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Up Front | Feb 2005

Is Endophthalmitis on the Rise?

The potential role of clear corneal incisions as suggested by the literature.

Of the numerous advances in the field of cataract surgery during the last half of the 20th century, the introduction of sutureless phacoemulsification using clear corneal incisions has affected the field most significantly. With its efficient technique, minimal rate of surgically induced trauma, shortened operative times, low induction of astigmatism, limited postoperative inflammatory response, and fast postoperative recovery, sutureless, clear corneal cataract extraction has steady gained acceptance among cataract surgeons since its introduction in 1992.1 In the most recent survey of ASCRS members, Leaming et al2 reported that the clear corneal incision and the sutureless techniques are preferred by 72% and 92% of US surgeons, respectively.

During the last decade, however, reports have indicated that the incidence of endophthalmitis after cataract surgery may be on the rise, and some have speculated about whether the complication is associated with clear corneal incisions.3,4 Although the greater rate of infection may primarily be due to increased antibacterial resistance, the absence of a reported increase in endophthalmitis following other intraocular surgeries (penetrating keratoplasty, trabeculectomy, etc.) during this period and the proliferation of aseptic surgical techniques challenge this argument. Other factors therefore must be carefully investigated, and the sutureless clear corneal incision technique remains a possible candidate.

Literature Review and Laboratory Investigation

In 2000, Colleaux and Hamilton3 reported a two-and-a-half times greater incidence of endophthalmitis following cataract extraction with a sutureless, clear corneal incision relative to a scleral tunnel incision. More recently, Nagaki et al4 reported an almost sixfold greater risk in endophthalmitis associated with clear corneal incisions compared with sclerocorneal incisions. A recent review of the English-language literature presented at the 2003 AAO annual meeting analyzed more than 200 studies (comprising over 3 million cataract surgeries) that addressed endophthalmitis after cataract extraction between 1963 and 2003.5 When the study period was split into two sets, prior to and after 1992, a gradual but noticeable increase was apparent after 1992, when the technique of clear corneal incision was introduced. In a comparison of types of incision from 1992 to 2003, a significantly higher risk of endophthalmitis occurred with clear corneal incisions compared to either scleral or limbal incisions (an increase in relative risk of two-and-a-half and three times, respectively).

Two studies conducted in cadaveric rabbit and human eyes may help to explain the etiology of the apparent association between endophthalmitis and clear corneal incisions. One using optical coherence tomography showed the possibility of corneal wound gaping secondary to IOP variations in both human and rabbit eyes.6 Similarly, investigators using the Miyake viewing technique in cadaveric human eyes showed an ingress of extraocular India ink or fluid following IOP variations.7 In the latter study, four of seven eyes showed the intraocular presence of ink, after standard external manipulation in three eyes and after IOP variation alone in the fourth. These studies demonstrated a possible mechanism by which microorganisms gain access into the intraocular space during the critical early postoperative period, when the wound has not yet healed.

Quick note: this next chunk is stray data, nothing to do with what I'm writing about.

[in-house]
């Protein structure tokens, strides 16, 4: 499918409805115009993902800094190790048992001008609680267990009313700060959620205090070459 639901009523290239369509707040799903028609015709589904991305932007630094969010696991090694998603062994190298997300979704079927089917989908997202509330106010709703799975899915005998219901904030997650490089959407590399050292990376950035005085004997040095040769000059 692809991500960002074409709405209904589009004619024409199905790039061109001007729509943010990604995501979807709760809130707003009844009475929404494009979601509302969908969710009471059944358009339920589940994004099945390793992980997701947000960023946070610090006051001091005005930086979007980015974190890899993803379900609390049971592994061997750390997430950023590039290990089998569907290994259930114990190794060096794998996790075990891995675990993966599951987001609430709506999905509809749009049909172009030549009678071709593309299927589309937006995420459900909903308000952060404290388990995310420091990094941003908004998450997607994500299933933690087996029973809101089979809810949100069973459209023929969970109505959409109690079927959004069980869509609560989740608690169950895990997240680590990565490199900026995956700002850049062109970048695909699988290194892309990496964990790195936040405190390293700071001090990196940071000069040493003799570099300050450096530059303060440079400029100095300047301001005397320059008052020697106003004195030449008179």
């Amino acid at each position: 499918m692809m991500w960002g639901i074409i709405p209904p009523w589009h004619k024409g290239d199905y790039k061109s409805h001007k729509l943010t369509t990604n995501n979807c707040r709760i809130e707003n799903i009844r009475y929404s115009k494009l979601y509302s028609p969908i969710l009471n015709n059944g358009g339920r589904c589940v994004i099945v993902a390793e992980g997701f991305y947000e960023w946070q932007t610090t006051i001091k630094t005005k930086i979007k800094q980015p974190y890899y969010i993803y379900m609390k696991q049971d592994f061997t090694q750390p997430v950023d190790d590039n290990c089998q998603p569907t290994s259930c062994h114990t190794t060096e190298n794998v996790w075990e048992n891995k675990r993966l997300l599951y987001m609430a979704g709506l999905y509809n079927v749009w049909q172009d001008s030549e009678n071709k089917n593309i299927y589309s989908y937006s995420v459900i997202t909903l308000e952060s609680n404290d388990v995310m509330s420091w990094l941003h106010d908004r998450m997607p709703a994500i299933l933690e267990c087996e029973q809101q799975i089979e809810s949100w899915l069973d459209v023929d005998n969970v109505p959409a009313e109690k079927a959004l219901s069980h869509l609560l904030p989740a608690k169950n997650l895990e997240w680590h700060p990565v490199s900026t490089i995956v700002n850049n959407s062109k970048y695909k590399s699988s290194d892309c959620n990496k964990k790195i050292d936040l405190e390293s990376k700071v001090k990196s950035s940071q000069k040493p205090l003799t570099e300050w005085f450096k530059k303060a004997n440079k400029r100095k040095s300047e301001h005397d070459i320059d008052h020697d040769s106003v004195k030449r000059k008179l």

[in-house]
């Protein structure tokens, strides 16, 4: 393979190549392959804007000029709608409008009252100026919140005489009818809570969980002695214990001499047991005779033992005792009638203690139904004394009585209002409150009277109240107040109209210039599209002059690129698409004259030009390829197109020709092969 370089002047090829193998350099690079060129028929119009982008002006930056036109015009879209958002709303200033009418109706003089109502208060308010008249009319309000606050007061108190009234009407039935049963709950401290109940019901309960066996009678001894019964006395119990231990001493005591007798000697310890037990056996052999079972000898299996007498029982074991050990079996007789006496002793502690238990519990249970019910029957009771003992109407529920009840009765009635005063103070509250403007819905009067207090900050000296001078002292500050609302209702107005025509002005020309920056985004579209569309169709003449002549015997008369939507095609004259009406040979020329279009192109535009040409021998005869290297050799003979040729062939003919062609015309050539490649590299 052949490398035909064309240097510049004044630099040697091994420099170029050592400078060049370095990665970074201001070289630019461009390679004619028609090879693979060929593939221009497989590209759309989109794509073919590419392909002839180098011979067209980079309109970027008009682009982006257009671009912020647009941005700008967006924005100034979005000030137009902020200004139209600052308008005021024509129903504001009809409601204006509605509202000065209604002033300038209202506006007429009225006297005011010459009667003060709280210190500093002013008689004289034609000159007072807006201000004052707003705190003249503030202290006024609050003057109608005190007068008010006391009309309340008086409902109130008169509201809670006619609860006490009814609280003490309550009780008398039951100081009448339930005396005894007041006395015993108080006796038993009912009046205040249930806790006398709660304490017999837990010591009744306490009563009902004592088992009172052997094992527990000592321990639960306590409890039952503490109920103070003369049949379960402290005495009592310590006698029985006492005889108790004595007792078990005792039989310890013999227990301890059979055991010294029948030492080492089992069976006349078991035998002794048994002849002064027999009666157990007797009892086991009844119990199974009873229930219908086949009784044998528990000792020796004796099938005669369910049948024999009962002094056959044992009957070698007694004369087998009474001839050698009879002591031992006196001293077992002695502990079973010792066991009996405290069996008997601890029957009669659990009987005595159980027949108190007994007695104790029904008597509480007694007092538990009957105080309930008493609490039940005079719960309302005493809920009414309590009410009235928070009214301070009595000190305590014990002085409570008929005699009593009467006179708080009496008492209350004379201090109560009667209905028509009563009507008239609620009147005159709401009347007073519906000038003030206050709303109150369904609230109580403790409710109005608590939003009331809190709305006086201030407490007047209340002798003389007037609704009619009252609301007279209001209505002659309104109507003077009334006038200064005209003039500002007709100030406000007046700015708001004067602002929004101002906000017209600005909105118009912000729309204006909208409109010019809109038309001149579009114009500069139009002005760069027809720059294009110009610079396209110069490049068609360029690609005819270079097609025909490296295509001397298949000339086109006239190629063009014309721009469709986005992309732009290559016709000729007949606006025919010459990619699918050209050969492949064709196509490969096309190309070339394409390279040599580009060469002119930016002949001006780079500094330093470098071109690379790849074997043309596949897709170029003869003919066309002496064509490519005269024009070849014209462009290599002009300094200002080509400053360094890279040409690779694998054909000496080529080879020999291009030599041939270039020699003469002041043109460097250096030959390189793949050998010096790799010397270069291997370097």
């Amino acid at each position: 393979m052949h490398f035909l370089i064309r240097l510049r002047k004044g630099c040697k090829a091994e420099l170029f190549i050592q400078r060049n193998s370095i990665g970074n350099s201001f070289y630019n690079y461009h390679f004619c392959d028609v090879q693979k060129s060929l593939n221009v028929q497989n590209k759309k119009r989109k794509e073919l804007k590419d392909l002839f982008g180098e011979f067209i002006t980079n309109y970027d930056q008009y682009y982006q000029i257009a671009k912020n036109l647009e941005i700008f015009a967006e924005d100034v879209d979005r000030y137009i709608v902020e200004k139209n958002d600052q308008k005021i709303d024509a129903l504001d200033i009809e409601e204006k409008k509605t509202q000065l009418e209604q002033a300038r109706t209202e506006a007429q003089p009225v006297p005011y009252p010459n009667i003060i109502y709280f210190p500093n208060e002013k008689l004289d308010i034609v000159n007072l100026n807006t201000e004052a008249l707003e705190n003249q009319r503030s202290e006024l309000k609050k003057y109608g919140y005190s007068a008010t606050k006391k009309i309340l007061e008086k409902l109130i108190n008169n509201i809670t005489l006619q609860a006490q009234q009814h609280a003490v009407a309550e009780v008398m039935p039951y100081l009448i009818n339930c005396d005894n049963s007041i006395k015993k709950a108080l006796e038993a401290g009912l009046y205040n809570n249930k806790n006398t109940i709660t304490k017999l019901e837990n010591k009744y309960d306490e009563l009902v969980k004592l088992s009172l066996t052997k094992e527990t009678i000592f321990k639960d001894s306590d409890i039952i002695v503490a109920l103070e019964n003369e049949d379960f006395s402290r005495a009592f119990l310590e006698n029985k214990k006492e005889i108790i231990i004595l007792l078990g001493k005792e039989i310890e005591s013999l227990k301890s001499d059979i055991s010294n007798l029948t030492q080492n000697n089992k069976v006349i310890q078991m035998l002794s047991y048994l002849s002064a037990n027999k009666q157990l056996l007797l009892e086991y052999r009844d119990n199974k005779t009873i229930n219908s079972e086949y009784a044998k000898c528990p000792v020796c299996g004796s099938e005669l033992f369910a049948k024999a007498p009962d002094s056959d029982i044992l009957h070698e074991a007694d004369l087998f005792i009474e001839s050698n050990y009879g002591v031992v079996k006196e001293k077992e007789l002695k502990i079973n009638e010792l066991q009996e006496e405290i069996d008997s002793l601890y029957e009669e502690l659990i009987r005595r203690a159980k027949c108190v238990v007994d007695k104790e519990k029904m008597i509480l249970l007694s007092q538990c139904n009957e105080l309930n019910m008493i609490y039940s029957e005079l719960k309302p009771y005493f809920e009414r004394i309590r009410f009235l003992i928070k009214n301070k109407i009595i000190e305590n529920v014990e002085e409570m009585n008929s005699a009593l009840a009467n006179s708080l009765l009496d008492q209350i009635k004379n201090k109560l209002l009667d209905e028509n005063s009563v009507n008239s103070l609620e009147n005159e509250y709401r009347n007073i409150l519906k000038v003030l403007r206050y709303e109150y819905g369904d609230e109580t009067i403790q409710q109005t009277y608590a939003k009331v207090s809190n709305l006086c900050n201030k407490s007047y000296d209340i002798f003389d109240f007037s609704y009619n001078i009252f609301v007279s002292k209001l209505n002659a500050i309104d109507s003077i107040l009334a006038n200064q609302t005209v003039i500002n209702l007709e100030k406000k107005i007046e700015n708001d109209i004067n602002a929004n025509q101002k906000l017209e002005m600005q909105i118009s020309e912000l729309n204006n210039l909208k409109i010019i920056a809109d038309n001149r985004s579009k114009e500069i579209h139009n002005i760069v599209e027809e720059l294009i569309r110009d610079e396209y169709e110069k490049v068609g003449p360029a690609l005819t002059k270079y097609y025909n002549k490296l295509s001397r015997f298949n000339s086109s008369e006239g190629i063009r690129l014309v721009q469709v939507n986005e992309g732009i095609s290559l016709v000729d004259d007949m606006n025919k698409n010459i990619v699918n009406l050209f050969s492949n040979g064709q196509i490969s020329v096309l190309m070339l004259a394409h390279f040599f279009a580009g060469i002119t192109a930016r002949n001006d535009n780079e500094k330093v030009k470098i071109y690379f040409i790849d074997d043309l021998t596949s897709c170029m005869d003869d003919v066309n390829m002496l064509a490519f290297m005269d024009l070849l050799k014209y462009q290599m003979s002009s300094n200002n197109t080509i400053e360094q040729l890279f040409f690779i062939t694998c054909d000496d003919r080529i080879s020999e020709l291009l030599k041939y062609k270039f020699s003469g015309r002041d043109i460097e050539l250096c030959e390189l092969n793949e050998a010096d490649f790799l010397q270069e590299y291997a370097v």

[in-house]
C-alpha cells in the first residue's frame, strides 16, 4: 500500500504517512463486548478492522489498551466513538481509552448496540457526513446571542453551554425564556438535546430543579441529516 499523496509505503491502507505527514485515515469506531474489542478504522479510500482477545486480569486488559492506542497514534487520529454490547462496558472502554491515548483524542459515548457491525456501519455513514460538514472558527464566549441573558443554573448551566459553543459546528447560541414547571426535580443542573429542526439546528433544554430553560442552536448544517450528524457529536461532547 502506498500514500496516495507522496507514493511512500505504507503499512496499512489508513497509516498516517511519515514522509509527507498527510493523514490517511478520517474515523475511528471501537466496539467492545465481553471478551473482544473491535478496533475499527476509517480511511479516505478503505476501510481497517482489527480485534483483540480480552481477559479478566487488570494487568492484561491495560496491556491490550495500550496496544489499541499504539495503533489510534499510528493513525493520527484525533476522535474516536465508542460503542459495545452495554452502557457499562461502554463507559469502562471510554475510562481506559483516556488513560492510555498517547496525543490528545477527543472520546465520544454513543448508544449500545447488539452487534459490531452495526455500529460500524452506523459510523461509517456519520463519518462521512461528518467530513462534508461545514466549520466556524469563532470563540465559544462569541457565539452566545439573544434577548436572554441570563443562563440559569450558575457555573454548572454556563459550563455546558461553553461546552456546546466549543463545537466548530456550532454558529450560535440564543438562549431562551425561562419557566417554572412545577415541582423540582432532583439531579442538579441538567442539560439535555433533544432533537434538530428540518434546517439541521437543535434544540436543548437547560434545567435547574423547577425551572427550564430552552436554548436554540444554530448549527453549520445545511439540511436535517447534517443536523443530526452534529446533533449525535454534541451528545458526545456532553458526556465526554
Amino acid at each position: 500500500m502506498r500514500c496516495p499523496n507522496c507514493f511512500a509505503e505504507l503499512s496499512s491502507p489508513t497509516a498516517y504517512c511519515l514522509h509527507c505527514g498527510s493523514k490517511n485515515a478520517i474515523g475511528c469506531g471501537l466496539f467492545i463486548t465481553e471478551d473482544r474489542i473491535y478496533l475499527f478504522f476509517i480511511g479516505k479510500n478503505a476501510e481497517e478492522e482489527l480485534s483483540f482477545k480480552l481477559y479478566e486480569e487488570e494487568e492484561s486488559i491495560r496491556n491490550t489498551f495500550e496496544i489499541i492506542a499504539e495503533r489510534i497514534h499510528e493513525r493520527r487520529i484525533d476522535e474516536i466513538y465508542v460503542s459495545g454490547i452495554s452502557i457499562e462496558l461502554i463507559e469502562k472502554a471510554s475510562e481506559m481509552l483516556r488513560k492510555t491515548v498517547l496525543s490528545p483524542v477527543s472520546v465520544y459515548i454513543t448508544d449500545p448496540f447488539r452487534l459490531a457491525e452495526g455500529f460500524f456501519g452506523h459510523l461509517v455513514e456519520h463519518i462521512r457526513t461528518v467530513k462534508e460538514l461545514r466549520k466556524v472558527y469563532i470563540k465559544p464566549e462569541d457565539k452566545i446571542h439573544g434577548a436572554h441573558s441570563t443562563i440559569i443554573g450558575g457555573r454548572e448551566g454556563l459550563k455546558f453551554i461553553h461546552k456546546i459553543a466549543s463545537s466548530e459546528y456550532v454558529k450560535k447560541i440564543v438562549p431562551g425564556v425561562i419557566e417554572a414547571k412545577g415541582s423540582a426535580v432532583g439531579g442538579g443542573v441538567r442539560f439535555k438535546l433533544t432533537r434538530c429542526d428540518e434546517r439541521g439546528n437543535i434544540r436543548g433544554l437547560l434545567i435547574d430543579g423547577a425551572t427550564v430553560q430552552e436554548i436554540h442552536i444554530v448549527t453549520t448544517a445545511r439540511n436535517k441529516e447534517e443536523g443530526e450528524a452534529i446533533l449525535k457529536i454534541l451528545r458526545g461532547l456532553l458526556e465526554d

Endophthalmitis remains one of the most feared complications of ocular surgery. Although this review of the literature suggests that the pattern of endophthalmitis after cataract surgery is associated with the introduction and increased use of the clear corneal incision, there is no proof of a causal relationship, and inevitable bias (positive or negative) is evident in the literature. Only a large, multicenter, prospective, randomized study can answer the question of the cause of endophthalmitis after cataract surgery. In the meantime, careful wound construction with a minimal tolerance for wound leakage, the placement of sutures whenever necessary, and continued vigilance in the surveillance of infection are necessary.

Mehran Taban, MD, is an ophthalmology resident at the Cole Eye Institute of the Cleveland Clinic Foundation in Ohio. Dr. Taban may be reached at (216) 360-0193; tabanm@ccf.org.
1. Fine IH. Clear corneal incisions. Int Ophthalmol Clin. 1994;34:59-72.
2. Leaming DV. Practice styles and preferences of ASCRS members—2003 survey. J Cataract Refract Surg. 2004;30:892-900.
3. Colleaux KM, Hamilton WK. Effect of prophylactic antibiotics and incision type on the incidence of endophthalmitis after cataract surgery. Can J Ophthalmol. 2000;35:373-378.
4. Nagaki Y, Hayasaka S, Kadoi C, et al. Bacterial endophthalmitis after small-incision cataract surgery. Effect of incision placement and intraocular lens type. J Cataract Refract Surg. 2003;29:20-26.
5. Taban M, Behrens A, Mewcomb RL, et al. Incidence of acute endophthalmitis following cataract surgery or penetrating keratoplasty: a meta-analysis. Paper presented at: The 107th Annual Meeting of the AAO; November 18, 2003; Anaheim, CA.
6. McDonnell PJ, Taban M, Sarayba MA, et al. Dynamic morphology of clear corneal cataract incisions. Ophthalmology. 2003;110:2342-2348.
7. Sarayba MA, Taban M, Ignacio TS, et al. Inflow of ocular surface fluid through clear corneal cataract incisions: a laboratory model. Am J Ophthalmol. 2004;138:206-210.
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